Architects have different obsessions and ultimately these obsessions are expressed in their built work. Some, for example, become concerned with mass and others with lightness. Architects from the modern movement were often more focused on lightness and expressing weightlessness. Advances in technology meant that structural spans could be greater, beams thinner and large sheets of glass could be used that not only brought in light but also appeared light. Others were fascinated by the sculptural qualities of new mediums such as reinforced concrete. But few in the twentieth century were concerned with mass, weight and expressing gravity. Nicholas Hawksmoor, in the early eighteenth century, is an example of an architect who was obsessed by heaviness. This may be why Hawksmoor fell out of fashion for a couple of centuries and is only recently again being recognized as the true genius that he was. Although this was not his only concern, there were few architects in the twentieth century who expressed mass as well as Louis Kahn. Kahn’s output was limited and his buildings had many varied qualities, but he is the acknowledged twentieth century master at expressing mass.
St. Mary Woolnoth, by Nicholas Hawksmoor (completed 1727). Note the lack of fenestration and the expression of mass
Kahn, despite being perceived as one of the five great architects of the last century is hardly known in this country. Most have heard of Frank Lloyd Wright, Le Corbusier, Mies van de Rohe and Alvar Aalto but few have heard of Louis Kahn, outside a small circle of cognoscenti. Probably, there are a number of reasons for this; he died unexpectedly, and in inglorious circumstances (which ironically may have actually contributed to his posthumous fame); he had only a small number of buildings to his name; he fitted into a category of purist modernism that is unfashionable at present; and what he did build was not in Europe but often in obscure, out of the way countries, such as Bangladesh. However, he certainly was one of the more colourful characters in the profession, not only in his teaching and writing, but also in his unusual and salacious private life. He had one child within his marriage, two outside (from different women) and three long term affairs with co-workers. However, because of whom he was and his great energy and charm, he seemed to manage to juggle them all, but only just.
The story of Louis Kahn’s life has been retold excellently in a recently published book written by Wendy Lesser. Also he was the subject of the moving 2003 film ‘My architect – a son’s journey’ produced by his only son, Nathanial Kahn. Louis Kahn was born into a poor family in Estonia. His father, who was escaping both conscription in the Russian army and rumoured pogroms, emigrated when he was six years old and the family landed in Philadelphia in 1906. While in Estonia, he had an accident with burning coals from a fire. He was intrigued by the blue and green colours and picked up a coal out of curiosity. Sadly his apron caught fire and he received horrific burns to his face. His family never thought he would survive but he did; however, he bore the facial scars from the accident for the rest of his life. His father thought it would have been kinder to let him die but his mother said that, on the contrary, he would become a great man as result of this early setback.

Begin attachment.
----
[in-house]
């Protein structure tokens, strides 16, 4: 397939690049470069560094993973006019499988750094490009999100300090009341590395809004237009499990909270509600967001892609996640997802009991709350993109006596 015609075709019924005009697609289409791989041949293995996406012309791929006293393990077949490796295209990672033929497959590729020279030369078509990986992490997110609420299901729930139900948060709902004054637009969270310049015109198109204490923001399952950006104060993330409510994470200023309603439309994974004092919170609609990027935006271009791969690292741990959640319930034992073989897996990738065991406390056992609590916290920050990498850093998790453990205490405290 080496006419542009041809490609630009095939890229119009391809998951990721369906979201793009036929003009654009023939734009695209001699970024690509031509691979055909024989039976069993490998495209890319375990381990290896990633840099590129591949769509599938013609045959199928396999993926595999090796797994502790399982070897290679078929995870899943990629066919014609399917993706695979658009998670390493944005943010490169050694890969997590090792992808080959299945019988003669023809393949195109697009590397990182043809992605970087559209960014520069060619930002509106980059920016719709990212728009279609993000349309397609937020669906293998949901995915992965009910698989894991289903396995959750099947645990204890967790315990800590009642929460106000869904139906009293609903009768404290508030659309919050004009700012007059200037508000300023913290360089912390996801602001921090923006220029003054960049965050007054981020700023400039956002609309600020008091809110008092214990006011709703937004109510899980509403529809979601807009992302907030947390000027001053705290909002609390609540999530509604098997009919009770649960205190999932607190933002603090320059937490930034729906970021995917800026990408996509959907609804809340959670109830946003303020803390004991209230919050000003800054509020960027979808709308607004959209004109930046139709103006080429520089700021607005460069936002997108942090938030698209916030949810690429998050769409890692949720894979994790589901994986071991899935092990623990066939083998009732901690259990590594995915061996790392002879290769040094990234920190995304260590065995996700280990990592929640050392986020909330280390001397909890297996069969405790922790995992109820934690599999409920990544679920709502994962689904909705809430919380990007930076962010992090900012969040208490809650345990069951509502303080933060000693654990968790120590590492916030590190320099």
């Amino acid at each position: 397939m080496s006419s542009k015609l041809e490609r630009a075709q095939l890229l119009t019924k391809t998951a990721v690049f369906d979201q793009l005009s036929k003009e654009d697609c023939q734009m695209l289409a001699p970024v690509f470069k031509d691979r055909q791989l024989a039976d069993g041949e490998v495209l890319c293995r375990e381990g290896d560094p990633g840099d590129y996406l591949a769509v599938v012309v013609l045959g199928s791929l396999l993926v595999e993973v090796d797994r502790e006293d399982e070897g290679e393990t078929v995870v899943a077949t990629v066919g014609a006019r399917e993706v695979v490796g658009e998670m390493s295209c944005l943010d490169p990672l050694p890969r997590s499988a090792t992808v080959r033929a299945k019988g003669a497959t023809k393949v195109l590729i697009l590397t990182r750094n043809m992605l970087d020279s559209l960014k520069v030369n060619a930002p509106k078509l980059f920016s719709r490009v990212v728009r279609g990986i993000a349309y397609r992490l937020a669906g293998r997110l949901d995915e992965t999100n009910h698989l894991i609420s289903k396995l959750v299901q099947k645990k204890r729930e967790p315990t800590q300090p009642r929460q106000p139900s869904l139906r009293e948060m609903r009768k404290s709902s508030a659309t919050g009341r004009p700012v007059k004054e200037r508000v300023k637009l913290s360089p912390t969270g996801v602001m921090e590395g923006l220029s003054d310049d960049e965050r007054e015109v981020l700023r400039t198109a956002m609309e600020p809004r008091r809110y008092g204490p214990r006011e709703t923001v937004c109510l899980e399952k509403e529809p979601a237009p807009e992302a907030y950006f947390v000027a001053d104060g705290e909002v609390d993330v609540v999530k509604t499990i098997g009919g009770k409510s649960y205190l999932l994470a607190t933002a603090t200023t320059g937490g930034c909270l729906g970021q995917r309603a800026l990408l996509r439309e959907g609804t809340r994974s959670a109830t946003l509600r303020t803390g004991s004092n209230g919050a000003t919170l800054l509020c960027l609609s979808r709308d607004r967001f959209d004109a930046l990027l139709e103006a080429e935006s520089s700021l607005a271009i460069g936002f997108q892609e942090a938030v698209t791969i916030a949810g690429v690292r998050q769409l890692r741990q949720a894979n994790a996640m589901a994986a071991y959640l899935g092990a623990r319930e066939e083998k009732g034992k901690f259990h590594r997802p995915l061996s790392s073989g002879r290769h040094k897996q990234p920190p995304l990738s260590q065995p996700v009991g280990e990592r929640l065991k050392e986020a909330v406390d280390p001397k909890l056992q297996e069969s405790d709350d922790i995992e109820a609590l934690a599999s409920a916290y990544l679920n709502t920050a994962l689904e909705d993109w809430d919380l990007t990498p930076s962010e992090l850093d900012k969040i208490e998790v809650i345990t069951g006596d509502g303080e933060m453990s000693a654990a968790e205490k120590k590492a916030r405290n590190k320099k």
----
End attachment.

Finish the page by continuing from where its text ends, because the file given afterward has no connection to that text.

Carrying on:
Although he was brought up in one of the poorer neighbourhoods of Philadelphia, his talents shone through from an early age. He played the organ in the local cinema, to supplement the family income, and always drew well. In fact he thought he might be an artist and won a place at the Pennsylvania Academy of Fine Art. However, at the age of sixteen and encouraged by his high school teacher he decided that architecture was his real passion and enrolled at the architecture school at the University of Pennsylvania (known as ‘Penn’) in Philadelphia in 1920.
Philadelphia is a curious city. It was founded by William Penn, a Quaker whose father lent significant sums to Charles II during the English civil war. The ‘gift’ of Pennsylvania (which was the fantastic amount of over 45,000 square miles in area) was the Crown’s repayment to the Penn family. Penn based the design of the city on a grid plan and encouraged his Quaker brethren to join him in the new world. Now Philadelphia feels like a poor sibling of New York but it was not always so. In fact it was, up to the end of the 19th century, the largest city in the United States and the capitol before Washington DC was created out of the swamp near the Potomac River, on the line dividing the southern and northern states. To this day Philadelphia still has an ambassador to the ‘Court of St James’ and other old world characteristics. But Philadelphia was overtaken by the more lively and thrusting New York in the late 1800s and some have attributed this to the lack of ambition shown by its Quaker leadership.
In any case, Philadelphia was the city that Louis Kahn and his family arrived into, and it was his here that his talents were nurtured. Although it is not widely known, Philadelphia has produced a number of interesting architects and architectural thinkers. For example, Frank Furness was a highly idiosyncratic and interesting architect in the 19th century although his buildings are not appreciated outside of the city. Robert Venturi, another product of this sleepy city, is likewise underappreciated but was hugely important in turning the profession away from the dreary modernism of the nineteen seventies. Even those who dislike his seemingly flippant approach to design will admit this.